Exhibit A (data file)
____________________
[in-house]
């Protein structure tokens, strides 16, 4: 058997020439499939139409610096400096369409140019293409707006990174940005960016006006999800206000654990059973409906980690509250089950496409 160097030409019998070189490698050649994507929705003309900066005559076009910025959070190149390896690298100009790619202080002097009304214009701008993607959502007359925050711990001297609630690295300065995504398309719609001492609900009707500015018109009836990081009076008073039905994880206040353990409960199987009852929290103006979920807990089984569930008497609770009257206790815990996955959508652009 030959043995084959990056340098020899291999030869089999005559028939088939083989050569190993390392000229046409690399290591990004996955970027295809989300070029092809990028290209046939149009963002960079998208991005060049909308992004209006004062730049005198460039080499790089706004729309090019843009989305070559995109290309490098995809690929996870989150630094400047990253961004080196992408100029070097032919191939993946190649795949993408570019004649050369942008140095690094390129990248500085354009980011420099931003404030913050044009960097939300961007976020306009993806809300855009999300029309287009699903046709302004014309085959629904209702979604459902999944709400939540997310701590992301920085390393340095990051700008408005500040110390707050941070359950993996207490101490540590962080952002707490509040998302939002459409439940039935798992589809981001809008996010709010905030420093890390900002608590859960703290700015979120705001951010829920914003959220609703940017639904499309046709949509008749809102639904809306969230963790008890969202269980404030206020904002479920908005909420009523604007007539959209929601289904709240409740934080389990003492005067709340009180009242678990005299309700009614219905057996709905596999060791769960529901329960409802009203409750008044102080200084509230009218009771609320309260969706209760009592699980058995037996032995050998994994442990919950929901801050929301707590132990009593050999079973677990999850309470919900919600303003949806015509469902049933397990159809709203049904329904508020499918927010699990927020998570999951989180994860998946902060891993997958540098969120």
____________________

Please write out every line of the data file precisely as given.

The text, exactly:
[in-house]
């Protein structure tokens, strides 16, 4: 058997020439499939139409610096400096369409140019293409707006990174940005960016006006999800206000654990059973409906980690509250089950496409 160097030409019998070189490698050649994507929705003309900066005559076009910025959070190149390896690298100009790619202080002097009304214009701008993607959502007359925050711990001297609630690295300065995504398309719609001492609900009707500015018109009836990081009076008073039905994880206040353990409960199987009852929290103006979920807990089984569930008497609770009257206790815990996955959508652009 030959043995084959990056340098020899291999030869089999005559028939088939083989050569190993390392000229046409690399290591990004996955970027295809989300070029092809990028290209046939149009963002960079998208991005060049909308992004209006004062730049005198460039080499790089706004729309090019843009989305070559995109290309490098995809690929996870989150630094400047990253961004080196992408100029070097032919191939993946190649795949993408570019004649050369942008140095690094390129990248500085354009980011420099931003404030913050044009960097939300961007976020306009993806809300855009999300029309287009699903046709302004014309085959629904209702979604459902999944709400939540997310701590992301920085390393340095990051700008408005500040110390707050941070359950993996207490101490540590962080952002707490509040998302939002459409439940039935798992589809981001809008996010709010905030420093890390900002608590859960703290700015979120705001951010829920914003959220609703940017639904499309046709949509008749809102639904809306969230963790008890969202269980404030206020904002479920908005909420009523604007007539959209929601289904709240409740934080389990003492005067709340009180009242678990005299309700009614219905057996709905596999060791769960529901329960409802009203409750008044102080200084509230009218009771609320309260969706209760009592699980058995037996032995050998994994442990919950929901801050929301707590132990009593050999079973677990999850309470919900919600303003949806015509469902049933397990159809709203049904329904508020499918927010699990927020998570999951989180994860998946902060891993997958540098969120």